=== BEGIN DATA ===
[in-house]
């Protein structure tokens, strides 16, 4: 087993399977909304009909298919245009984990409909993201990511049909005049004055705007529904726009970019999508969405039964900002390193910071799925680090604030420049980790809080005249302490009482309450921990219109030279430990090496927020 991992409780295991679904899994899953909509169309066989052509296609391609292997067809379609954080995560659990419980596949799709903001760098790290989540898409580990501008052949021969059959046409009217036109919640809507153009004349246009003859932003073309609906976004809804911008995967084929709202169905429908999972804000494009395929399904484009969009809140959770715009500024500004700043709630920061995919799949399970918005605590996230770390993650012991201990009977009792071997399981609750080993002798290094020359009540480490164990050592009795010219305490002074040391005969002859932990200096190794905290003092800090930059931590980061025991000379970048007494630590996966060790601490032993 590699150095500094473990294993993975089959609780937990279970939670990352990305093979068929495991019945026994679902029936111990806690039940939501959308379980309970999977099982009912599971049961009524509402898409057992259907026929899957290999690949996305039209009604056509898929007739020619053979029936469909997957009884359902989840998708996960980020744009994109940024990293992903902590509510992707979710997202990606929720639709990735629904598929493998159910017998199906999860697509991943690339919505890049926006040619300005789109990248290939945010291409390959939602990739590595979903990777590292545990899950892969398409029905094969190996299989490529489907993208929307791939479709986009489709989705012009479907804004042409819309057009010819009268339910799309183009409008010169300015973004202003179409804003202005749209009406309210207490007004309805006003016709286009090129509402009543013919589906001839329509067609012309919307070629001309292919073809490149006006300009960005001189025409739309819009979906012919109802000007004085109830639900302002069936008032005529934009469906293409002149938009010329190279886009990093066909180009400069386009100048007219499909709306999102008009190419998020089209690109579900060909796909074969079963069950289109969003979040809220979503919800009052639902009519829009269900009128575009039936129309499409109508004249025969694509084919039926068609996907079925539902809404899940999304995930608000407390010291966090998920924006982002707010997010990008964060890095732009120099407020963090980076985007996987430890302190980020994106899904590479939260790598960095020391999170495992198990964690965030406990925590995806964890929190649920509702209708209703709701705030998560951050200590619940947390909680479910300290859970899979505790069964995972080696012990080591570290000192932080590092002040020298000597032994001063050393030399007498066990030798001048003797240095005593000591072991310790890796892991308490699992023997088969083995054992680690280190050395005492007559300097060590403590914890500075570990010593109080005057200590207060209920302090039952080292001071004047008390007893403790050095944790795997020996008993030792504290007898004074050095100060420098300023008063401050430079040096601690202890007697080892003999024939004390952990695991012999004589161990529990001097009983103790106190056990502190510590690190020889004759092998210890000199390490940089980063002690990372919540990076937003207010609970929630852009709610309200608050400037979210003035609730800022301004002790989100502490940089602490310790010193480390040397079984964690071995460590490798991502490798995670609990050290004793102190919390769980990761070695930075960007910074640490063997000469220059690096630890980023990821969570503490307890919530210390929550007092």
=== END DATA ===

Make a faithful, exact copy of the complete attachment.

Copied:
[in-house]
């Protein structure tokens, strides 16, 4: 087993399977909304009909298919245009984990409909993201990511049909005049004055705007529904726009970019999508969405039964900002390193910071799925680090604030420049980790809080005249302490009482309450921990219109030279430990090496927020 991992409780295991679904899994899953909509169309066989052509296609391609292997067809379609954080995560659990419980596949799709903001760098790290989540898409580990501008052949021969059959046409009217036109919640809507153009004349246009003859932003073309609906976004809804911008995967084929709202169905429908999972804000494009395929399904484009969009809140959770715009500024500004700043709630920061995919799949399970918005605590996230770390993650012991201990009977009792071997399981609750080993002798290094020359009540480490164990050592009795010219305490002074040391005969002859932990200096190794905290003092800090930059931590980061025991000379970048007494630590996966060790601490032993 590699150095500094473990294993993975089959609780937990279970939670990352990305093979068929495991019945026994679902029936111990806690039940939501959308379980309970999977099982009912599971049961009524509402898409057992259907026929899957290999690949996305039209009604056509898929007739020619053979029936469909997957009884359902989840998708996960980020744009994109940024990293992903902590509510992707979710997202990606929720639709990735629904598929493998159910017998199906999860697509991943690339919505890049926006040619300005789109990248290939945010291409390959939602990739590595979903990777590292545990899950892969398409029905094969190996299989490529489907993208929307791939479709986009489709989705012009479907804004042409819309057009010819009268339910799309183009409008010169300015973004202003179409804003202005749209009406309210207490007004309805006003016709286009090129509402009543013919589906001839329509067609012309919307070629001309292919073809490149006006300009960005001189025409739309819009979906012919109802000007004085109830639900302002069936008032005529934009469906293409002149938009010329190279886009990093066909180009400069386009100048007219499909709306999102008009190419998020089209690109579900060909796909074969079963069950289109969003979040809220979503919800009052639902009519829009269900009128575009039936129309499409109508004249025969694509084919039926068609996907079925539902809404899940999304995930608000407390010291966090998920924006982002707010997010990008964060890095732009120099407020963090980076985007996987430890302190980020994106899904590479939260790598960095020391999170495992198990964690965030406990925590995806964890929190649920509702209708209703709701705030998560951050200590619940947390909680479910300290859970899979505790069964995972080696012990080591570290000192932080590092002040020298000597032994001063050393030399007498066990030798001048003797240095005593000591072991310790890796892991308490699992023997088969083995054992680690280190050395005492007559300097060590403590914890500075570990010593109080005057200590207060209920302090039952080292001071004047008390007893403790050095944790795997020996008993030792504290007898004074050095100060420098300023008063401050430079040096601690202890007697080892003999024939004390952990695991012999004589161990529990001097009983103790106190056990502190510590690190020889004759092998210890000199390490940089980063002690990372919540990076937003207010609970929630852009709610309200608050400037979210003035609730800022301004002790989100502490940089602490310790010193480390040397079984964690071995460590490798991502490798995670609990050290004793102190919390769980990761070695930075960007910074640490063997000469220059690096630890980023990821969570503490307890919530210390929550007092």